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Double Indemnity (1944)

Passed  -  Crime | Drama | Film-Noir  -  24 April 1944 (USA)
8.5
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Ratings: 8.5/10 from 73,922 users  
Reviews: 270 user | 139 critic

An insurance rep lets himself be talked into a murder/insurance fraud scheme that arouses an insurance investigator's suspicions.

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(screenplay), (screenplay), 1 more credit »
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Title: Double Indemnity (1944)

Double Indemnity (1944) on IMDb 8.5/10

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Top 250 #72 | Nominated for 7 Oscars. Another 3 wins. See more awards »

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Cast

Complete credited cast:
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Porter Hall ...
Jean Heather ...
Tom Powers ...
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Richard Gaines ...
Fortunio Bonanova ...
John Philliber ...
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Storyline

In 1938, Walter Neff, an experienced salesman of the Pacific All Risk Insurance Co., meets the seductive wife of one of his clients, Phyllis Dietrichson, and they have an affair. Phyllis proposes to kill her husband to receive the proceeds of an accident insurance policy and Walter devises a scheme to receive twice the amount based on a double indemnity clause. When Mr. Dietrichson is found dead on a train-track, the police accept the determination of accidental death. However, the insurance analyst and Walter's best friend Barton Keyes does not buy the story and suspects that Phyllis has murdered her husband with the help of another man. Written by Claudio Carvalho, Rio de Janeiro, Brazil

Plot Summary | Plot Synopsis

Taglines:

It's Love And Murder At First Sight ! See more »


Certificate:

Passed | See all certifications »

Parents Guide:

 »
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Details

Official Sites:

Country:

Language:

Release Date:

24 April 1944 (USA)  »

Also Known As:

Frau ohne Gewissen  »

Box Office

Budget:

$927,262 (estimated)
 »

Company Credits

Production Co:

 »
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Technical Specs

Runtime:

| (Ontario)

Sound Mix:

(Western Electric Mirrophonic Recording)

Aspect Ratio:

1.37 : 1
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Did You Know?

Trivia

In the scene where Phyllis is listening at Neff's door as he talks with Keyes, Keyes exits into the hallway and Phyllis hides behind the door. The door opens into the hallway which isn't allowed by building codes even back then, but it does give Phyllis something to hide behind and increases the tension. See more »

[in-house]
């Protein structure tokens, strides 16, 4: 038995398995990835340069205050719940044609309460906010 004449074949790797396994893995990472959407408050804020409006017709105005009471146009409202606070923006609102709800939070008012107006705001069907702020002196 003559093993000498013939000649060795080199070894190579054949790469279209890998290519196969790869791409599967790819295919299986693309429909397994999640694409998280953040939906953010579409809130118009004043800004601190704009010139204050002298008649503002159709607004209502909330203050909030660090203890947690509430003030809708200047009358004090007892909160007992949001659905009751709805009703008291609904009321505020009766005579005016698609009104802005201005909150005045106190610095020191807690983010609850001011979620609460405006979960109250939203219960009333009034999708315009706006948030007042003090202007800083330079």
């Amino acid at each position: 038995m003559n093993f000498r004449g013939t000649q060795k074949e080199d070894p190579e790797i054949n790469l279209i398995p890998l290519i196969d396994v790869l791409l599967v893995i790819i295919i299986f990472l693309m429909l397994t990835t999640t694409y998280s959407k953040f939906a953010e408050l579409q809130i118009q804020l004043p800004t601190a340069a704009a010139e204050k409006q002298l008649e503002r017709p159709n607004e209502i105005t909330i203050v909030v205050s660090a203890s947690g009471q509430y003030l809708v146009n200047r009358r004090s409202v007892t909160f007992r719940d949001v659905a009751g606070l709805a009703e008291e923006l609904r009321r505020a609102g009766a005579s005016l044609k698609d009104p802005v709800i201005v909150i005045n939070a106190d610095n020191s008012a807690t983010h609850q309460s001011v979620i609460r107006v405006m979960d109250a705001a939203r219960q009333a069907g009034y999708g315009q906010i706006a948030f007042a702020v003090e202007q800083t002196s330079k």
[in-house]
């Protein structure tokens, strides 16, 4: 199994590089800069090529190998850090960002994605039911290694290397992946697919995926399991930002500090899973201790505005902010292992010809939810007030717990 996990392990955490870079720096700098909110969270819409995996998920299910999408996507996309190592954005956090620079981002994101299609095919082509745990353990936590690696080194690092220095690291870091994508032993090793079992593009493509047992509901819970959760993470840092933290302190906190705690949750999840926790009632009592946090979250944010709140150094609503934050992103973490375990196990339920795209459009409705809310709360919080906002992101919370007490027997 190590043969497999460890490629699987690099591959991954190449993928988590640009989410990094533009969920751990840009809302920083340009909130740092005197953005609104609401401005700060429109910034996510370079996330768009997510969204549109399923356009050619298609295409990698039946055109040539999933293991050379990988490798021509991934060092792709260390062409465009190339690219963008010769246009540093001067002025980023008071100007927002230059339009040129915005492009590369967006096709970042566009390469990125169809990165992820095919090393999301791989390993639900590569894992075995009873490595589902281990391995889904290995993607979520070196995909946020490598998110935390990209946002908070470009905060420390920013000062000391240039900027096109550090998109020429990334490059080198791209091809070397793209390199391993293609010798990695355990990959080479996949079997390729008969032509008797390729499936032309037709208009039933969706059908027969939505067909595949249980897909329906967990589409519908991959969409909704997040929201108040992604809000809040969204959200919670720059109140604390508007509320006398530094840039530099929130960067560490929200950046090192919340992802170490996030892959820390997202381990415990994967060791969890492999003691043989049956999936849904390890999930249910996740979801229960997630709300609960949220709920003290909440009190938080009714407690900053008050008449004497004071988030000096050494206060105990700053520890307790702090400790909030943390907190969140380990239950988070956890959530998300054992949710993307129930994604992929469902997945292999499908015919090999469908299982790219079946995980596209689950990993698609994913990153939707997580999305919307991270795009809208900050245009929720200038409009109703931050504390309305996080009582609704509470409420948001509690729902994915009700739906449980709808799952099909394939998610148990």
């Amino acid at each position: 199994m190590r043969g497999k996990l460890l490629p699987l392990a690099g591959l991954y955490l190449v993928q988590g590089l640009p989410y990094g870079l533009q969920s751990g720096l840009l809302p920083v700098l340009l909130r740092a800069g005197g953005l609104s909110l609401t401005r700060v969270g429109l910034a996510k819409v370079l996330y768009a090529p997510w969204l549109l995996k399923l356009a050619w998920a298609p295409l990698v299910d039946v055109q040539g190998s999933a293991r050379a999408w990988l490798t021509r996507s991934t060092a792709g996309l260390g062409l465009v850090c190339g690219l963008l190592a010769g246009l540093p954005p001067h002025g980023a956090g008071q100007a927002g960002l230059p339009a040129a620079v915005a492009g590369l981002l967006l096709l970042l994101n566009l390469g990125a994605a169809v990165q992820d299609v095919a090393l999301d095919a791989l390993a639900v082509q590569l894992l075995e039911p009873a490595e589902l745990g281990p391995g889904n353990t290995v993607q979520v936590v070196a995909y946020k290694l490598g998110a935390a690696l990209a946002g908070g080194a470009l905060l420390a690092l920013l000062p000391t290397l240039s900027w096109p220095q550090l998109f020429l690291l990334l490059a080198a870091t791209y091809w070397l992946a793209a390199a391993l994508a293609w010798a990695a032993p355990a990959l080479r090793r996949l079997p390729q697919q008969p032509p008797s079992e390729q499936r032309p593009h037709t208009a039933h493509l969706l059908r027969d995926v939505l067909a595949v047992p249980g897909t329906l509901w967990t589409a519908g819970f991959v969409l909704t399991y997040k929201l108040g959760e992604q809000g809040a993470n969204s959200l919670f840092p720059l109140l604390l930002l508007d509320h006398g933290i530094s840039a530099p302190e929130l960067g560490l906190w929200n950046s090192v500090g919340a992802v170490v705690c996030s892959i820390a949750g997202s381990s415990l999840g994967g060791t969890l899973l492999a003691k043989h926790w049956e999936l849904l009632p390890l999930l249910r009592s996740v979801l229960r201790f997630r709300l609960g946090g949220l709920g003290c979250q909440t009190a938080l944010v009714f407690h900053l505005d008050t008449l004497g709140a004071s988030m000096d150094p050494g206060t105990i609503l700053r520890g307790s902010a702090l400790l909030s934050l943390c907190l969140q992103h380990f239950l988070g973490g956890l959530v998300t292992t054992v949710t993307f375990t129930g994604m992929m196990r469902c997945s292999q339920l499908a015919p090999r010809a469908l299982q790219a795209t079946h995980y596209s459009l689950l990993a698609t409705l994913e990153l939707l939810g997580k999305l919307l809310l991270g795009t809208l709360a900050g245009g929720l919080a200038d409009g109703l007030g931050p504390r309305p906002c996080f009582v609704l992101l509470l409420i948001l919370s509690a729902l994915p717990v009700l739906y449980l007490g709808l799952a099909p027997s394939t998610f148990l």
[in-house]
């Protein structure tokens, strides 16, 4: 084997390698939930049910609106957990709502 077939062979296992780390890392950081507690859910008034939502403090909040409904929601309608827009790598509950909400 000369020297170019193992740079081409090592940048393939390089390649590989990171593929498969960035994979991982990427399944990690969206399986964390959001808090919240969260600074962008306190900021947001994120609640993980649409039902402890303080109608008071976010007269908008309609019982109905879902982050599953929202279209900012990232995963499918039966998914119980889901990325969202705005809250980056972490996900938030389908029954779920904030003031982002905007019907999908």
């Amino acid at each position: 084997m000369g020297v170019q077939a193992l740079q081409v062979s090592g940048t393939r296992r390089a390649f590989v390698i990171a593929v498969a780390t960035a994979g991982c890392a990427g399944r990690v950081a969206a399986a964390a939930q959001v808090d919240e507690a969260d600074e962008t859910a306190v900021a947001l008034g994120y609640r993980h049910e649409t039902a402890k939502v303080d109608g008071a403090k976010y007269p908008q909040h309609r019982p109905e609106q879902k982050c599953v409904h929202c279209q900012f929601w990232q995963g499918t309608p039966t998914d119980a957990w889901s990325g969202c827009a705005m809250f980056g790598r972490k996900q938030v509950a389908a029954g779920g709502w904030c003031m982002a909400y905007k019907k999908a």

Goofs

After Neff meets with the President of his company, he returns to his apartment and places a folder on the chair to the right of the door. When Keyes comes to the door, after Neff's brief phone conversation, the folder is nowhere to be seen. See more »

Quotes

[first lines]
Building attendant: Well, hello there, Mr. Neff.
See more »

Connections

Referenced in Portrait of a '60% Perfect Man': Billy Wilder (1982) See more »

Soundtracks

Symphony No 8 in B minor, Unfinished
(1822) (uncredited)
Written by Franz Schubert
First movement (Allegro Moderato) played at the Hollywood Bowl
See more »

Frequently Asked Questions

See more (Spoiler Alert!) »

User Reviews

 
Justifiably At The Top Of Most Film Noir Lists
23 December 2005 | by (United States) – See all my reviews

This is one of the best-liked classic films of all time and I am among that large group of fans as well.

Few movies have ever had dialog this entertaining.....at least the conversations between Barbara Stanwyck and Fred MacMurray. I think it's a big appeal to this movie, except to younger folks who look at it as "cheesy."

I read the book, Double Indemnity written by James Cain, and was surprised that the film's snappy dialog was not in it. This is one of the rare times when the movie was far better than the book. That's not a shock after you find out that literary giant Raymond Chandler and Hall Of Fame director Billy Wilder combined to write the screenplay,

For a murder/suspense story, there is very little action, almost none, yet there are no boring lulls. The three main actors - Stanwyck, MacMurray and Edward G. Robinson, are what make this so good.

MacMurray's narration is fun to hear as he tells the story in flashback, from the beginning by dictating into an old Dictaphone to his co-worker Robinson. The latter is almost mesmerizing in his performance, the way he delivers his lines. He can even make a speech about something as boring as insurance and still keep you riveted to the screen.

Stanwyck was no sex symbol (at least to me) but she looked great here in the most seductive of 1940s clothing and, like Robinson, has a distinctive voice and accent that keeps your attention.

This film was the inspiration for the 1980 movie, "Body Heat," starring William Hurt and Kathleen Turner. That, too, was a very, very good movie....but not many films are in the class of this one.


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